A How to for Contingency Maps in the Sped Classroom

Contingency maps are a visual depiction based on the ABA principle that behavior follows the ABCs of behavior… antecedent, behavior, and consequences. 

Students with ASD have strong visual skills, but struggle with verbal explanation of rules. So visual supports work throughout the day using visual schedules, mini schedules, and token economies. These visual maps are another visual support tool that students can have as a resource to support them in learning rules.

Contingency maps are a visual representation that helps students learn how their behaviors are contingent, or tied to consequences.  In other words, it clearly lays out the outcomes of their behavior in black and white. They are more concrete and direct than social stories or verbal direction in teaching rules and skills for students and they are great for teaching students why a problem behavior has a consequence. It also helps to teach appropriate behavior instead of trying to punish a negative one. This behavioral intervention is a research-supported strategy so you are taking proactive steps that will actually work and not be a time waster.

VOCABULARY TERMS:

It is important to define some terms before diving deep into contingency mapping.  The three most important are the ABCs of behavior.

Antecedent: What happens right before the behavior occurs (ex. direction given, presence of specific person) Many times this is an environmental trigger, but it does not have to be it could be a thought or a feeling too. 

Behavior: The action that is observable and measurable the child engages in (ex. sit in chair, raise hand, leave the teaching area). These are mostly thought of as undesired behaviors but positive behavior is behavior too!

Consequence: the event that comes directly after the behavior (ex. earn reinforcer, missed time from recess)

HOW CONTINGENCY MAPS WORK

Contingency maps have a clear path of what consequence a child will have if they engage in a specific behavior.  It is like a road map for what will happen. I want you to think of these as educational materials but instead of reading or math it’s learning a new behavior! 

 When starting with a contingency map, you need to start with an antecedent event.  This can be a picture that goes in the black square below.  This can be altered to be an image of the child as well if the inappropriate behaviors occurs in many settings.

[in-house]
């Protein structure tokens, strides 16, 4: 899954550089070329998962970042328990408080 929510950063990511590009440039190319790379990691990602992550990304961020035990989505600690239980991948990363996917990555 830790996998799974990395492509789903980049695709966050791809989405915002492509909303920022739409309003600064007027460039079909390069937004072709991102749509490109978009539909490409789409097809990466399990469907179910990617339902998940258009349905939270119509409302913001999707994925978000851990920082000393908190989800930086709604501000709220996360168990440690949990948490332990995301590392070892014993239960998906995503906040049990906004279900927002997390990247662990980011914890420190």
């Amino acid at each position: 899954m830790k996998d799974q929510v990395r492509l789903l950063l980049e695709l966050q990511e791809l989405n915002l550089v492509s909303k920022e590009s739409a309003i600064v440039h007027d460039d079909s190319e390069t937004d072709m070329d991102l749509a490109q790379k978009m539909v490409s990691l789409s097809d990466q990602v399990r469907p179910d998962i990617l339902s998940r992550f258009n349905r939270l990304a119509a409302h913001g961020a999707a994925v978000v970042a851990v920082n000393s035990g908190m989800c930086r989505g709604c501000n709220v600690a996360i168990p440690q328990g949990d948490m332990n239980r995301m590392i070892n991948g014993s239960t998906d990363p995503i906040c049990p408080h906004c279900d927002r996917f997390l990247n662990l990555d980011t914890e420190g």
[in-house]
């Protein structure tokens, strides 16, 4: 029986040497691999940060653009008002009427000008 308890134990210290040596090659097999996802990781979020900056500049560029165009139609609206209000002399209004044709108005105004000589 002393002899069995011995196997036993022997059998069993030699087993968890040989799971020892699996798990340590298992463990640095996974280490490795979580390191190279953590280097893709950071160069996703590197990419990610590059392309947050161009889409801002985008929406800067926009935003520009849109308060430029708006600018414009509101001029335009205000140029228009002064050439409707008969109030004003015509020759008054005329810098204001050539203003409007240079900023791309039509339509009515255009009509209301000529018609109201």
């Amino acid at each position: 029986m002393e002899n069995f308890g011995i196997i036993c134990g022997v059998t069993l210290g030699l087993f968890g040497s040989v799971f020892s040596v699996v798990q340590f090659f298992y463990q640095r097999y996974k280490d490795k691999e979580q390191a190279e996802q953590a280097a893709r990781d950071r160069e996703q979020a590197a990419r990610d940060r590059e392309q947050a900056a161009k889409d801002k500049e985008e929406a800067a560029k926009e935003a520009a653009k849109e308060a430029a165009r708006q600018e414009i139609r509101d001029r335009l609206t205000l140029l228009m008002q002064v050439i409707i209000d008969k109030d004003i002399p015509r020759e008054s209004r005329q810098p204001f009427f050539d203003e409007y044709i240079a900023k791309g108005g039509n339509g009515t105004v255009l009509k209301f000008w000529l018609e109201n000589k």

The next step it to think about the target behavior, or good choices, you want the child to engage in and the undesired behavior they currently engage in.  Those two images will go next in the contingency map.  The desired behavior will go on top in the green row and the undesired behavior will go in the bottom row.

The final step of the ABCs is the consequence.  When a child engages in the desired behavior, what do they earn? When a child engages in the undesired behavior, what happens? These images go after the behavior images.  This of this part as the consequences of their actions, whether it is a positive one or negative.

There may need to be another step in here for students who engage in multiple behaviors or who need the steps broken down even more.  This can be added by just adding more steps in the chain.

Tips for Contingency Maps

  • Determine whether pictures or text will be best for your student. Remember, these visuals may be used at times when the child is escalated so you want to provide supports they will be able to access.
  • Be sure to always introduce behavioral contingency maps for the first time when a student is calm and at base line.
  • How many steps are needed? Is it a simple three step contingency or are there possibly four or five?
  • Once a student engages in the negative behavior, is there a way to get back to the correct choice? Possibly add in a calming strategy to help students return to baseline and make a different decision about their behavior.
  • These can work for early childhood students up to older students! You just need to make it appropriate for the age!
  • Keep it simple. Use a whiteboard if needed for an on the go visual contingency!

These are must-have resources if you are experiencing challenging behavior in your classroom or if other behavior interventions just haven’t worked.

Want some free templates and visuals to get you started in your special education classroom? Click here to download yours!

Happy teaching!

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